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Legislative Roundup – Week 1


First Week of 67th Legislative Session Sees New Governor, COVID-19 Plans and Gun Bills

By Austin Amestoy

Legislative News Service U of M School of Journalism

Gov. Gianforte Offer COVID Plans as First Legislator Tests Positive

A bill to reduce COVID-19 liability for Montana businesses and the first meeting of the Legislature’s COVID-19 panel came during the first week of the session, a day after Republican leadership confirmed the first known positive test for the virus in a legislator late Thursday.

Presumptive Chair of the COVID-19 panel, Jason Ellsworth, R-Hamilton, announced in a press release Thursday that Rep. David Bedey, R-Hamilton, tested positive for the virus and was quarantining away from the Capitol. According to the release, Bedey came into contact with the virus outside the Capitol before the session began.

“We’re already reaching out and notifying those who have recently been in close contact with Rep. Bedey and are telling them to quarantine,” Ellsworth said.

Bedey worked in the Capitol throughout the week, including in meetings of the Montana House Appropriations Committee, and wore a mask.

During his first press conference Tuesday, Republican Gov. Greg Gianforte outlined his strategy for addressing the coronavirus pandemic in Montana.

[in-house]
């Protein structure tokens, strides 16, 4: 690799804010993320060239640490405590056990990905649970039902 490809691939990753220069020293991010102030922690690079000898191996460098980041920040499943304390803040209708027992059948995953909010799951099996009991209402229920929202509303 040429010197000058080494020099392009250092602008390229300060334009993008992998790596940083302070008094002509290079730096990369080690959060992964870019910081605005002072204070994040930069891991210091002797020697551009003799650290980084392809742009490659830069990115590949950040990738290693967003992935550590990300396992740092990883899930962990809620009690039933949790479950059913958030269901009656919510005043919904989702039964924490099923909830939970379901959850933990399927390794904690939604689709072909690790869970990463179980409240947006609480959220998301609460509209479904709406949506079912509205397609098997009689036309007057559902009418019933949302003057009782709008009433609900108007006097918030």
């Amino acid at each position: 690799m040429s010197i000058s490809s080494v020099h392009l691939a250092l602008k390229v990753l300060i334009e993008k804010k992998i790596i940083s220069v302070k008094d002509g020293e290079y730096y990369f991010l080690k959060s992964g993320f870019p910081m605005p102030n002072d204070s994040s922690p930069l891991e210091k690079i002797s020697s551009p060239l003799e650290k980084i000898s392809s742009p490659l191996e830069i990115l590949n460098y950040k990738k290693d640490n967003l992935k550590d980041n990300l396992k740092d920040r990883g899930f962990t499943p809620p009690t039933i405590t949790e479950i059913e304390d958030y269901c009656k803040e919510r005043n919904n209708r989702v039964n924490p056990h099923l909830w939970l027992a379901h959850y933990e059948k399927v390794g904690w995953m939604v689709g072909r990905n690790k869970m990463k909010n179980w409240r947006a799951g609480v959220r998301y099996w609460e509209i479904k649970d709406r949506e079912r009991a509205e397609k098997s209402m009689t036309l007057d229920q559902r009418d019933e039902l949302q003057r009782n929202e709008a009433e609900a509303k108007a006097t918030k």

About 30 people attended the ceremony in the gover- nor’s reception room. All were masked and in assigned seats, though attendees were not distanced.

The governor expressed faith in the ability of a COVID-19 vaccine and increased testing to slow the pandemic in Montana.

“I’m confident Montanans will make our comeback,” Gianforte said.

Gianforte also announced his intention to reverse the statewide mask mandate imposed by the Bullock administration once certain criteria are met.

“To combat the virus, I believe providing incentives and promoting personal responsibility are more effective than imposing impractical mandates,” Gianforte said.

The governor said he will repeal the mask mandate once a COVID-19 vaccine is distributed to “the most vulnerable,” and once legislation is passed to protect businesses and schools from lawsuits.

He also clarified vaccine distribution priorities for Montana, saying that Montanans older than 70 and those age 16–69 with “specific underlying health conditions” will be first in line for a shot.

The legislation to protect businesses that the governor requested got its first hearing in the Senate Business, Labor and Economic Affairs Committee Friday morning.

Senate Bill 65, carried by Sen. Steve Fitzpatrick, R-Great Falls, would prevent individuals from suing businesses for contracting COVID-19 so long as those businesses were following local or state health guidelines. Suits can still be filed for “gross negligence” or “willful and wanton misconduct” in handling COVID-19 guidelines.